The chances that the boss could be a woman are rising.
About one-third of new jobs expected to be created over the next eight years are predicted to be at small businesses owned by women, according to a report issued this month.
The New York-based Guardian Life Small Business Research Institute report called its projection "striking," since jobs at businesses owned by women currently make up 16% of the total.
The institute looked at the 15 million new jobs that the U.S. Bureau of Labor statistics anticipates will be created by 2018. It also predicted that of jobs created by small businesses, more than half are expected to be created by businesses owned by women.
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A variety of factors drive the prediction, according to the institute:
*Businesses owned by women are growing at a faster rate than those owned by men.
*Women have higher college graduation rates.
*Fields and occupations dominated by women are expected to grow in coming years.
*The tendency by businesses owned by women to be self-funded gives them an advantage in this economy.
*A frustration with the traditional corporate world encourages women to start their own businesses.
Local experts say incentives for the federal government to do business with businesses owned by women also play a role.
The projections ring true for Bryan Moe, director of the Central California Small Business Development Center, which advises local businesses.
"I've seen a huge growth in women-owned businesses," he said.
About half of the businesses that the center advises these days are owned by women, Moe said. Seven years ago it was rare for the center to even see a female business owner in its office, he said.
But not everyone believes that businesses owned by women will play such a big role in future job creation.
Bill Myers, a member of the board of the Lyles Center for Innovation and Entrepreneurship at California State University, Fresno, said he believes the projections are overly optimistic. Myers said businesses owned by women will likely create half the number of jobs projected by the institute.
That's due to the gender breakdown at the college level in fields like entrepreneurship, he said. Myers bases his projection on his experience mentoring students and speaking to classes at the Lyles Center.
"For every 100 students in the Lyles Center, 10 of them may be females," he said.
Yet some central San Joaquin Valley businesses owned by women are already growing, despite the recession.
Liesl Garner is the 51% majority owner of Clovis-based Garner Tree Services Inc., which she founded with her husband, a certified arborist.
Though she is not hiring now, Garner said she expects to in the future, to keep up with growing demand. The company, which trims and prunes trees, started with three employees in 2005 and has grown to 10, hiring even during the depths of the recession last year.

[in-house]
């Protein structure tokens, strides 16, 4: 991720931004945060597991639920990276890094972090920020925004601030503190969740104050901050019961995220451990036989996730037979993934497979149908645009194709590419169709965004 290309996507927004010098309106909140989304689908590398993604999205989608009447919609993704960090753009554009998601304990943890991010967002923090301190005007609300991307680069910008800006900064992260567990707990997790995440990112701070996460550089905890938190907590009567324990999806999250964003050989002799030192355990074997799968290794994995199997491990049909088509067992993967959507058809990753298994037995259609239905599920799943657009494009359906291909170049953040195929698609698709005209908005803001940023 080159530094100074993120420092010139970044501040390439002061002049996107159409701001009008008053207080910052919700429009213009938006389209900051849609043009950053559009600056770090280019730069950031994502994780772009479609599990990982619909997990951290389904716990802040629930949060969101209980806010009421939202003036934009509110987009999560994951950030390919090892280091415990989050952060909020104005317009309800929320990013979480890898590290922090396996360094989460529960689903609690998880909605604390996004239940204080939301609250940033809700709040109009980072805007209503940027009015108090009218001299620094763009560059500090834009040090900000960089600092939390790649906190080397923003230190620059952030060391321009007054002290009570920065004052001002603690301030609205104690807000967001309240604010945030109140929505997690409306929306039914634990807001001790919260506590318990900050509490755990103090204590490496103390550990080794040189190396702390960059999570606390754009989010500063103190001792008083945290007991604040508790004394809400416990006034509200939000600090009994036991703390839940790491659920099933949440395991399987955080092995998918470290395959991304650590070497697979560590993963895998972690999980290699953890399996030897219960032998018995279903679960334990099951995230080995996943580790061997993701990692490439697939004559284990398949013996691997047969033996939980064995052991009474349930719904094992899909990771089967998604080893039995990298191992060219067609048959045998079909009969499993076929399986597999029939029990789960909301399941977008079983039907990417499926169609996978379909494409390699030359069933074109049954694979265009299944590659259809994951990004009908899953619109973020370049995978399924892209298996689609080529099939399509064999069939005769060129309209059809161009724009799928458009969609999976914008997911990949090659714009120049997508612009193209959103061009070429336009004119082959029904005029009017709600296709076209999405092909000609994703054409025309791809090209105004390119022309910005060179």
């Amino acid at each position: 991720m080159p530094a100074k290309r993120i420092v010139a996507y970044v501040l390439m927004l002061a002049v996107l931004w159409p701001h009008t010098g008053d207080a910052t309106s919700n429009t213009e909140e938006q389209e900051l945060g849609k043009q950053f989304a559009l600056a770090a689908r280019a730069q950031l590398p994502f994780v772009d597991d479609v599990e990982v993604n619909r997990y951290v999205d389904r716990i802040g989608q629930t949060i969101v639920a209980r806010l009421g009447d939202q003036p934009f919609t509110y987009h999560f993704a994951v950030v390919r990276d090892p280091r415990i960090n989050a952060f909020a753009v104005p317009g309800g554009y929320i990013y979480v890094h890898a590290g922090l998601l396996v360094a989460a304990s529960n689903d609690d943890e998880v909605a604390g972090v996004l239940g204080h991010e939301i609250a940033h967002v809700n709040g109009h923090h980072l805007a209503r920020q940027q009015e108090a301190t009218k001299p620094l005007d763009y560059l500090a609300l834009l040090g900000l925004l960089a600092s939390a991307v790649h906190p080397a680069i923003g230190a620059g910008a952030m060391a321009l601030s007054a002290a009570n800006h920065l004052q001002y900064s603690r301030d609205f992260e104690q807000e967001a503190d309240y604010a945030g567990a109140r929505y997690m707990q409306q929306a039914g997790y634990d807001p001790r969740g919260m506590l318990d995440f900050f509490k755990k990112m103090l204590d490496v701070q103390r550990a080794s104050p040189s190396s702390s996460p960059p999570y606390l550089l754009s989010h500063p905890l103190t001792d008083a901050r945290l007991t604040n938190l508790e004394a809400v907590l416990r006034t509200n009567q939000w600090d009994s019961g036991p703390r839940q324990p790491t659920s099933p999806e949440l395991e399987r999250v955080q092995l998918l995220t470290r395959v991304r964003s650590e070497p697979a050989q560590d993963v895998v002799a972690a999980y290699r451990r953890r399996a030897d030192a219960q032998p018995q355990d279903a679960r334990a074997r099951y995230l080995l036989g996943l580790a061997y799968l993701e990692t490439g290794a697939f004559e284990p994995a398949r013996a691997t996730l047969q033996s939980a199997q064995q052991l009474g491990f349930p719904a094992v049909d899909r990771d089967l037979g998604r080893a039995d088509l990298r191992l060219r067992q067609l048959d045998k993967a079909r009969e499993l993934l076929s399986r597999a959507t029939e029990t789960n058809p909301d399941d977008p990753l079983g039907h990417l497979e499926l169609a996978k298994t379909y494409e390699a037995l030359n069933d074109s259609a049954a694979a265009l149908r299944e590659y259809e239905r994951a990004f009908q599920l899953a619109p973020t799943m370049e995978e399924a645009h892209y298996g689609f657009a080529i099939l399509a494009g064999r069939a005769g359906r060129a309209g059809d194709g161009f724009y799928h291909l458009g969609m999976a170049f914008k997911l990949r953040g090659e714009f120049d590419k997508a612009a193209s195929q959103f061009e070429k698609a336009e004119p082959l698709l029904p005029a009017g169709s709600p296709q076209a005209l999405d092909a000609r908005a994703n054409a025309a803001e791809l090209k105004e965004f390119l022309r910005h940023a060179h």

She attributes the company's success not to her gender, but to hard work, good marketing and a growing reputation.
"We play with our strengths," she said. "When we find something that isn't our area of strength, we find someone who can help us."
Incentives for government to contract with businesses owned by women contributes to the growth of jobs at those firms, said Kathy Bray, president of Denham Resources and former chairwoman of the Greater Fresno Area Chamber of Commerce.
The federal government has a goal of giving 5% of its contracts to business owned by women, which it regularly exceeds. And with more money being spent on contracts by the federal government, such as stimulus spending on highway construction, the opportunities for women likely will increase, Bray said.
"If the government expands, then businesses that get those preferences are probably going to expand and get that business," she said.
Garner agreed, saying: "Sometimes it helps to be minority-owned in a field that's very rarely owned by women."
The business must be 51% owned in more than just name, and Garner said she has to prove she does much of the work.
Businesses owned by women are less likely to rely on banks or venture capital funds, opting instead to use their own money or help from friends and family, said Mark Wolf, director of the institute. The institute is the research arm of the Guardian Life Insurance Co. of America, which serves individuals and small businesses.
Not relying on outside capital can be beneficial since lending standards have tightened during the recession, Wolf said.
Cynthia Downing said that has helped her business weather the recession. Downing owns Professional Exchange Service Corp., which runs an answering service, provides services for call centers and helps manage nonprofit corporations with services like bookkeeping and event planning.
"Over the course of my career, I have been extremely leery of credit. We have virtually no debt as a company," she said. "That has been a huge boon in terms of this bad economy."
Downing's business has been growing at a rate of about 20% annually over the past 10 years and continues to grow, she said.
As jobs at many businesses owned by women open up, more employees will find themselves with a female boss, Wolf said.
"The workplace is going to change," he said.